12. Who Rides Who?
Many followers of the career of Dr. Seuss probably don’t realize this but not only did he create some of the most beloved children’s stories of all time, but he also had an adult tale published too. Called “The Seven Lady Godivas,” the book was focused on a slew of sisters and their adventures which are problematic in multiple ways, some of which we will touch on in a future entry. Here, however, it is the way that he portrays overweight people that we are disgusted by. An image from the book that shows the young women the story revolves around riding horses on the branches of a huge tree, there is one of them that stands out. The one sibling that is overweight immediately drew our ire as instead of sitting on her steed, she is shown carrying it since, apparently, fat people couldn’t possibly ride a horse.
11. Slap What Now?
You know, when putting together a list like this one, you see a lot of things that are mind-boggling which causes you to feel like you’ve gotten to the worst of it before too long. After all, it feels like once you’ve seen so many racist drawings, you’ve hit the bottom of the barrel. But then, things go further and your chin hits the ground. Not content to draw Japanese people in a way that plays on stereotypes like slanted eyes that are always closed, this drawing somehow went even further. This time around showing them as not even being fully human, he draws them as being part bug. On top of that, if there was any question left about what he was going for he throws in the slap the Jap line to put it to rest.
10. What A Queen Is Worth
Bringing together two of the concepts that we looked at earlier in this list, this time around, the idea that women are worthless is combined with his version of the jungle man we’ve seen several times. Yet again showing off the king that we already saw apparently eats people, this time around, he is traveling around on the back of an elephant while being tended to. Asked about where his wife is, who we assume would be the queen, he reveals that she won’t be returning anytime soon. Stating that he traded her for a “flit gun,” evidently, he values a short-term fly fix more than the woman he married, who presumably means more to him than any other woman alive which says it all.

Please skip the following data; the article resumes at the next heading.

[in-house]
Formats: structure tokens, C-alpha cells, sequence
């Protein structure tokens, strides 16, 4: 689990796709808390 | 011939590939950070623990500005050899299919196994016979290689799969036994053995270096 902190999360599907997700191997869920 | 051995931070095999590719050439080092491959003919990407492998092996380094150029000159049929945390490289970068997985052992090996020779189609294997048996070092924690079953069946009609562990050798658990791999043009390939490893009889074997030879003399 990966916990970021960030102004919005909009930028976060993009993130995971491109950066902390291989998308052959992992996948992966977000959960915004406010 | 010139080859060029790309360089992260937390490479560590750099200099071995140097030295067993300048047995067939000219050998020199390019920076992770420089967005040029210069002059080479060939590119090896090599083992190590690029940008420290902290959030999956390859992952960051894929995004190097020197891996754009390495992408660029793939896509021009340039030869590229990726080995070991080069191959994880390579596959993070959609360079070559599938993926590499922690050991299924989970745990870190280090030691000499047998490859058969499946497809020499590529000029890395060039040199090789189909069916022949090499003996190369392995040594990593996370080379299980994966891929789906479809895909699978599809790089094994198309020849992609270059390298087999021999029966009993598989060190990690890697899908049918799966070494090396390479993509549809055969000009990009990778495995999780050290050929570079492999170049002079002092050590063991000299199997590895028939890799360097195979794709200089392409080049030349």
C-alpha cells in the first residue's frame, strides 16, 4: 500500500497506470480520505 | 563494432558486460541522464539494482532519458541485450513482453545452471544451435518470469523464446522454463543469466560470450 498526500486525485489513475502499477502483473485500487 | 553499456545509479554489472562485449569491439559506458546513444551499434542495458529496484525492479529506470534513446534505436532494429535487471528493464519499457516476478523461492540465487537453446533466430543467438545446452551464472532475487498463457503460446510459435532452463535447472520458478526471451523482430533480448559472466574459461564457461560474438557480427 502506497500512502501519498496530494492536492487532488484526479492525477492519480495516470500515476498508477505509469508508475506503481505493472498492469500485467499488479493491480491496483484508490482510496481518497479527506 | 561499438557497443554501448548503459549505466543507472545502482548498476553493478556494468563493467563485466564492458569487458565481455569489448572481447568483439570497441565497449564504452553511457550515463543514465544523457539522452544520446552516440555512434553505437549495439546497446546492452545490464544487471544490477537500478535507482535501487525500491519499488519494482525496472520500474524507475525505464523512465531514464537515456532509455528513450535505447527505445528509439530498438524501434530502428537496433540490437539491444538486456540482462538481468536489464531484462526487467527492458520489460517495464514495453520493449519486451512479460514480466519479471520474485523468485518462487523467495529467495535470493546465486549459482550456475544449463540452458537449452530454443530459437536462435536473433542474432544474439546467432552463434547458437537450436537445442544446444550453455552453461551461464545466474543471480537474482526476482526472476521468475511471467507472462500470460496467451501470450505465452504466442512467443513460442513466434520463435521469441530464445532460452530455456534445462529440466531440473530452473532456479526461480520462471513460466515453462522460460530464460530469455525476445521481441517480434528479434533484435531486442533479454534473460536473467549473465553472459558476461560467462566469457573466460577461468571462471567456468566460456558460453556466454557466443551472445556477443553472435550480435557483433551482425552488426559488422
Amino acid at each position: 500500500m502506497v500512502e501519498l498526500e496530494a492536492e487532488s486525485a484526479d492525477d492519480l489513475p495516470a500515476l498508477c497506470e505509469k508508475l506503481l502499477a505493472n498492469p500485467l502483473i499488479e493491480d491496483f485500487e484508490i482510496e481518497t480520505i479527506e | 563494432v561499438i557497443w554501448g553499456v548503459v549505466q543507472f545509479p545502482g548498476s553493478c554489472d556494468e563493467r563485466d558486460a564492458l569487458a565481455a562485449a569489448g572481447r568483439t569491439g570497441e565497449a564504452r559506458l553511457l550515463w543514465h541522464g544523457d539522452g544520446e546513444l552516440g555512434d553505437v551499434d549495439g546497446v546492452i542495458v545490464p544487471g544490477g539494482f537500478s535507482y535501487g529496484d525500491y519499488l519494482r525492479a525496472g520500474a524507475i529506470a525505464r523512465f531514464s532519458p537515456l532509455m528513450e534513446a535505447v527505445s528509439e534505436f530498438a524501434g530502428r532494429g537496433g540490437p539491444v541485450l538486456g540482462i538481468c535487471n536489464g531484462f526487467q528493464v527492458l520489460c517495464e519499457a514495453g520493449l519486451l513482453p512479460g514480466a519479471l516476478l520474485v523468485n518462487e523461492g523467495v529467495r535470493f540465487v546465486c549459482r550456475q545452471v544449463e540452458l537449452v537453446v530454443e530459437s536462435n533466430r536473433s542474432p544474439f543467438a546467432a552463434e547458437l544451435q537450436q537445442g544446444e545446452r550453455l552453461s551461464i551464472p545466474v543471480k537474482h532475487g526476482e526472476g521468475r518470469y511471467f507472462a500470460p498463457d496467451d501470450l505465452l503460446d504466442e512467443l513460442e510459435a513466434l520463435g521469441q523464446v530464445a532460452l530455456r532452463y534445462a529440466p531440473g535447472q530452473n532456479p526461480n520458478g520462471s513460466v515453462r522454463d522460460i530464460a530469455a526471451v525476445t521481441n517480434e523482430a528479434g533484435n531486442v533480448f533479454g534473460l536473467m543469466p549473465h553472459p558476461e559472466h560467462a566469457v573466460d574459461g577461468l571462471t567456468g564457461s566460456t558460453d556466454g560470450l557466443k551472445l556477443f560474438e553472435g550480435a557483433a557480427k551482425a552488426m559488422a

Yet another example of how Dr. Seuss drew Japanese people as monsters during the Second World War, we thought that making them part bug was bad enough but he outdid himself yet again. These time around drawing one of them as a creature that is hard to even describe, yet again, he has slanted and closed eyes as well as a grimace on his face. Additionally, he is wearing a swastika necklace but is otherwise dressed in a formal manner, which says to us that this drawing is trying to say that no matter how they dress themselves up, they are still deemed monstrous. Of course, more notable are his claw-like hands and animalistic legs and feet, as well as the skull hanging from his hat as he denounces American barbarism and inhumanity. All this really depicts in our opinion is the inhumanity of the artist at the time.
8. Racist Alley